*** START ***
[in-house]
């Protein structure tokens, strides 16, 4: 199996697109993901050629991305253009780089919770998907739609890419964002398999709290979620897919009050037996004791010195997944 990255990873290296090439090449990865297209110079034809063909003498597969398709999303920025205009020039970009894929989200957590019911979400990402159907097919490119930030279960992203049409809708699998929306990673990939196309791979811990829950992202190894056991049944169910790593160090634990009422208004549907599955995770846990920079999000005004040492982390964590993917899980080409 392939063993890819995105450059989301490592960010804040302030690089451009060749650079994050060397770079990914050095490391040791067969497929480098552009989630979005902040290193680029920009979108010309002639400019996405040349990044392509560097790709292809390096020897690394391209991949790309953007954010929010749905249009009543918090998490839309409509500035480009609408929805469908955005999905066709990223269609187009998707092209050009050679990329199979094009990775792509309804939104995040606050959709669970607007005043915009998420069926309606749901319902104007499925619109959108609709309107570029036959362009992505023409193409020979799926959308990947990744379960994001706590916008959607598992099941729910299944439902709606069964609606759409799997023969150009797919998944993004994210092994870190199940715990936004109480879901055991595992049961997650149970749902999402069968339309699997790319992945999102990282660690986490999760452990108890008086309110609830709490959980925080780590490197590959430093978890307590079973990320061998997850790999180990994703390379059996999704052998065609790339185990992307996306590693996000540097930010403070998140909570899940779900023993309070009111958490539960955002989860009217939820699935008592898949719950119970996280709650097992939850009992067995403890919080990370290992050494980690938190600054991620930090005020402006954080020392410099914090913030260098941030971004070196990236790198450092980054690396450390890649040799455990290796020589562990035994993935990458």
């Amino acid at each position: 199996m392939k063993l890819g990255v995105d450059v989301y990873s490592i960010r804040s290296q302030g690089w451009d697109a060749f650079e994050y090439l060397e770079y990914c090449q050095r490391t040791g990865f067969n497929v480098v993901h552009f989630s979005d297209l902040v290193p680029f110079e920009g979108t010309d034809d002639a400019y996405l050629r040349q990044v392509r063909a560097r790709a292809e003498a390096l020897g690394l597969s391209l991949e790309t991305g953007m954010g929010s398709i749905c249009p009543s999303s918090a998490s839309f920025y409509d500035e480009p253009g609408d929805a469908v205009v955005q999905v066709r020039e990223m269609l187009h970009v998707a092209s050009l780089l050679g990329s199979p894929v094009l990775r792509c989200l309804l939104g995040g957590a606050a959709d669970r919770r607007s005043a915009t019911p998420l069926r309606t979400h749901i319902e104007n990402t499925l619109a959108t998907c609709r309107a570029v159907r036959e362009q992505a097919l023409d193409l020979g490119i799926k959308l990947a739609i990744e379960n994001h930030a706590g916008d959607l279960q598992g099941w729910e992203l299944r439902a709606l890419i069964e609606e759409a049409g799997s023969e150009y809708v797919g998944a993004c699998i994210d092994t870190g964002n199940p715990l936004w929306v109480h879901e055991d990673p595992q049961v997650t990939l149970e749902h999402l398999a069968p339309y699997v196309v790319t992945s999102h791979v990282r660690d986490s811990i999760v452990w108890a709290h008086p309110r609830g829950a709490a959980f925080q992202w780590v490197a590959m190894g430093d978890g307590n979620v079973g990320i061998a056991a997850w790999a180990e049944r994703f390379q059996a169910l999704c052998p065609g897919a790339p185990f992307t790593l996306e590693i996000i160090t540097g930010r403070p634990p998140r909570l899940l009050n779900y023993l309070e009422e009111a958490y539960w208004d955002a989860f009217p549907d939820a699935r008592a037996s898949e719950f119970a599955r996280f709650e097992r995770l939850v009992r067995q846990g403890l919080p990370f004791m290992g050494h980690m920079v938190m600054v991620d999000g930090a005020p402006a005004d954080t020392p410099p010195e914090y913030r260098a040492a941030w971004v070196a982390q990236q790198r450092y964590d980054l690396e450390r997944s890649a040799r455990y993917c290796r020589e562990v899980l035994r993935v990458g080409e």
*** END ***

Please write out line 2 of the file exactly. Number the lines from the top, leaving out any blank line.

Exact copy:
């Protein structure tokens, strides 16, 4: 199996697109993901050629991305253009780089919770998907739609890419964002398999709290979620897919009050037996004791010195997944 990255990873290296090439090449990865297209110079034809063909003498597969398709999303920025205009020039970009894929989200957590019911979400990402159907097919490119930030279960992203049409809708699998929306990673990939196309791979811990829950992202190894056991049944169910790593160090634990009422208004549907599955995770846990920079999000005004040492982390964590993917899980080409 392939063993890819995105450059989301490592960010804040302030690089451009060749650079994050060397770079990914050095490391040791067969497929480098552009989630979005902040290193680029920009979108010309002639400019996405040349990044392509560097790709292809390096020897690394391209991949790309953007954010929010749905249009009543918090998490839309409509500035480009609408929805469908955005999905066709990223269609187009998707092209050009050679990329199979094009990775792509309804939104995040606050959709669970607007005043915009998420069926309606749901319902104007499925619109959108609709309107570029036959362009992505023409193409020979799926959308990947990744379960994001706590916008959607598992099941729910299944439902709606069964609606759409799997023969150009797919998944993004994210092994870190199940715990936004109480879901055991595992049961997650149970749902999402069968339309699997790319992945999102990282660690986490999760452990108890008086309110609830709490959980925080780590490197590959430093978890307590079973990320061998997850790999180990994703390379059996999704052998065609790339185990992307996306590693996000540097930010403070998140909570899940779900023993309070009111958490539960955002989860009217939820699935008592898949719950119970996280709650097992939850009992067995403890919080990370290992050494980690938190600054991620930090005020402006954080020392410099914090913030260098941030971004070196990236790198450092980054690396450390890649040799455990290796020589562990035994993935990458």